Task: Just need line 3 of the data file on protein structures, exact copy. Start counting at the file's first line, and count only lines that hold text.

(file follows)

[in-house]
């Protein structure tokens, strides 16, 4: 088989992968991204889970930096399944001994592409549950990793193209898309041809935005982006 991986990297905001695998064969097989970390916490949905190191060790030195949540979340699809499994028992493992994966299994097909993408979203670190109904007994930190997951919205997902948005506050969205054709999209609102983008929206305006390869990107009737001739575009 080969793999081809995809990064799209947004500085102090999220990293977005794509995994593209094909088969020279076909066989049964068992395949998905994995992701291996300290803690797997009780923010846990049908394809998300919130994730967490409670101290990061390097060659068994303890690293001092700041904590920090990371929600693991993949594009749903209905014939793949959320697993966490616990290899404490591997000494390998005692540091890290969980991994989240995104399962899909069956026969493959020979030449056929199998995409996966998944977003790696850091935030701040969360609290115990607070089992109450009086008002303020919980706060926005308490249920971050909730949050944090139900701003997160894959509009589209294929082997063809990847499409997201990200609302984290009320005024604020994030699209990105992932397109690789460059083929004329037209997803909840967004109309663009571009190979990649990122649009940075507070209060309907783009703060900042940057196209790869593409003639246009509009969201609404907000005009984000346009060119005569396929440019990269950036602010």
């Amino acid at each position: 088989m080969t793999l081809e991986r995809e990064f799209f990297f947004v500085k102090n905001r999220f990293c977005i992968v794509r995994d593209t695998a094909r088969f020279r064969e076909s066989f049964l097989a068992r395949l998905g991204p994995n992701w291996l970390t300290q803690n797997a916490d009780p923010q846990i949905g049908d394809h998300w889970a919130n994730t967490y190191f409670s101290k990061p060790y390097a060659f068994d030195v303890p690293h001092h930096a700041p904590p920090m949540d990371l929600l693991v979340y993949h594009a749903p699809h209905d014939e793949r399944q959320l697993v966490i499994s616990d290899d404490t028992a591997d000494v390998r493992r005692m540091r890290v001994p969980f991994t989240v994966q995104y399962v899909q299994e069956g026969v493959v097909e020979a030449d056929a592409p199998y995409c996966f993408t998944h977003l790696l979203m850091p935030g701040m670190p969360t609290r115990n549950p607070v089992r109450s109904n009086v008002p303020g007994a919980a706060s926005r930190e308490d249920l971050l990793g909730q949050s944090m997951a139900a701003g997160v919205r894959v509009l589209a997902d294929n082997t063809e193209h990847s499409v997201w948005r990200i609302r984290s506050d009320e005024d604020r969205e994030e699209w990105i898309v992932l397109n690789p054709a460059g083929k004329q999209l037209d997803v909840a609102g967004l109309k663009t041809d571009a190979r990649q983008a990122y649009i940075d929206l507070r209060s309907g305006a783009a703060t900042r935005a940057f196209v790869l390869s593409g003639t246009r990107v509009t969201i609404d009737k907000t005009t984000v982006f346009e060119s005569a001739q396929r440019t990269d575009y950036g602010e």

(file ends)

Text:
């Amino acid at each position: 088989m080969t793999l081809e991986r995809e990064f799209f990297f947004v500085k102090n905001r999220f990293c977005i992968v794509r995994d593209t695998a094909r088969f020279r064969e076909s066989f049964l097989a068992r395949l998905g991204p994995n992701w291996l970390t300290q803690n797997a916490d009780p923010q846990i949905g049908d394809h998300w889970a919130n994730t967490y190191f409670s101290k990061p060790y390097a060659f068994d030195v303890p690293h001092h930096a700041p904590p920090m949540d990371l929600l693991v979340y993949h594009a749903p699809h209905d014939e793949r399944q959320l697993v966490i499994s616990d290899d404490t028992a591997d000494v390998r493992r005692m540091r890290v001994p969980f991994t989240v994966q995104y399962v899909q299994e069956g026969v493959v097909e020979a030449d056929a592409p199998y995409c996966f993408t998944h977003l790696l979203m850091p935030g701040m670190p969360t609290r115990n549950p607070v089992r109450s109904n009086v008002p303020g007994a919980a706060s926005r930190e308490d249920l971050l990793g909730q949050s944090m997951a139900a701003g997160v919205r894959v509009l589209a997902d294929n082997t063809e193209h990847s499409v997201w948005r990200i609302r984290s506050d009320e005024d604020r969205e994030e699209w990105i898309v992932l397109n690789p054709a460059g083929k004329q999209l037209d997803v909840a609102g967004l109309k663009t041809d571009a190979r990649q983008a990122y649009i940075d929206l507070r209060s309907g305006a783009a703060t900042r935005a940057f196209v790869l390869s593409g003639t246009r990107v509009t969201i609404d009737k907000t005009t984000v982006f346009e060119s005569a001739q396929r440019t990269d575009y950036g602010e």